Expert Group "Sustainable Financing of Sport”
Report from the 3 rd meeting (14 November 2012)
Rep ort drafted by the Europ ean Commission
EU Work Plan
XG FIN – Report 3 rd meeting
� Experts from the following Member States: AT, CY, DE, DK, FI, HU, IR, LU, MT, PL,
PT, RO, UK (chair)
� European Commission: DG EAC, DG COMP
� Other participants: Council Secretariat
� Observers: EOC EU Office, ENGSO, CEMR
The chairman (UK) welcomed the members of the Expert Group "Sustainable
Financing of Sport" (XG FIN) and noted that the main aim of the 3 rd and last meeting
of the XG was to agree on the final text of the Group's deliverable.
The XG adopted the draft agenda without comments.
COM informed that the negotiations on the future EU Programme for Education,
Training, Youth and Sport ("Erasmus for All"), including the Sport Chapter, were
progressing. In its partial general approach of May 2012, the EU Council had
proposed some changes, one of which was to add volunteering in sport to the
objectives of the Sport Chapter. Meanwhile the European Parliament (EP) was
preparing its position and in the available draft documents this terminology was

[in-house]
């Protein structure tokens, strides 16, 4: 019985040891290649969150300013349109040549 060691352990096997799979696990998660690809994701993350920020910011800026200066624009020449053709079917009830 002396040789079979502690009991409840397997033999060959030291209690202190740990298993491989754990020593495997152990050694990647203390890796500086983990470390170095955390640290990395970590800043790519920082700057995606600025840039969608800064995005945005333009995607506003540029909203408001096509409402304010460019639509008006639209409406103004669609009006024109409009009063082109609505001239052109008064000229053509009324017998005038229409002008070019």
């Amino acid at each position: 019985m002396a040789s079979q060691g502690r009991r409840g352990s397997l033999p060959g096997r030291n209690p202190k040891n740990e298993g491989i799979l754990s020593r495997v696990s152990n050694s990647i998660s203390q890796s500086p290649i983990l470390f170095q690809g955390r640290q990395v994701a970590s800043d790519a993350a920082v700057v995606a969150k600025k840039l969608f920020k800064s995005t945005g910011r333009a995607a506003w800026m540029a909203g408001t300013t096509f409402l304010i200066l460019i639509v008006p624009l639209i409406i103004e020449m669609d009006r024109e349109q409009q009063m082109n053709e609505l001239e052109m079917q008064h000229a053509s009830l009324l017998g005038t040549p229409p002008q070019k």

confirmed. COM noted that one outstanding question regarding the Sport Chapter
was possible support for sport events; the EP was in favour, but the Council of
Ministers was against. Hence, the outcome of the negotiations for this particular
issue had still to be seen.
The representative from Ireland confirmed that the sustainable financing of sport
would be a main topic for the sport agenda under the Irish Presidency. The
Presidency programme foresaw a conference on that issue on 7 March 2013 as well
as a policy debate in the EU Council in May.
2. LATEST EU LEVEL DEVELOPMENTS WITH A POSSIBLE IMPACT ON THE FINANCING OF SPORT
The chairman (UK) welcomed the Commission representatives to report on specific
topics relating to the group’s work, namely EU developments in the fields of State
aid, Cohesion Policy (Structural Funds) and taxation (VAT). The chairman would
give an update on intellectual property rights (IPR) following discussions with DG
COM (DG COMP) noted that since the last meeting in May there had not been too
many developments in the field of State aid. State aid could take the form of state
assistance, using state resources, tax benefits or direct support. Sport fell under EU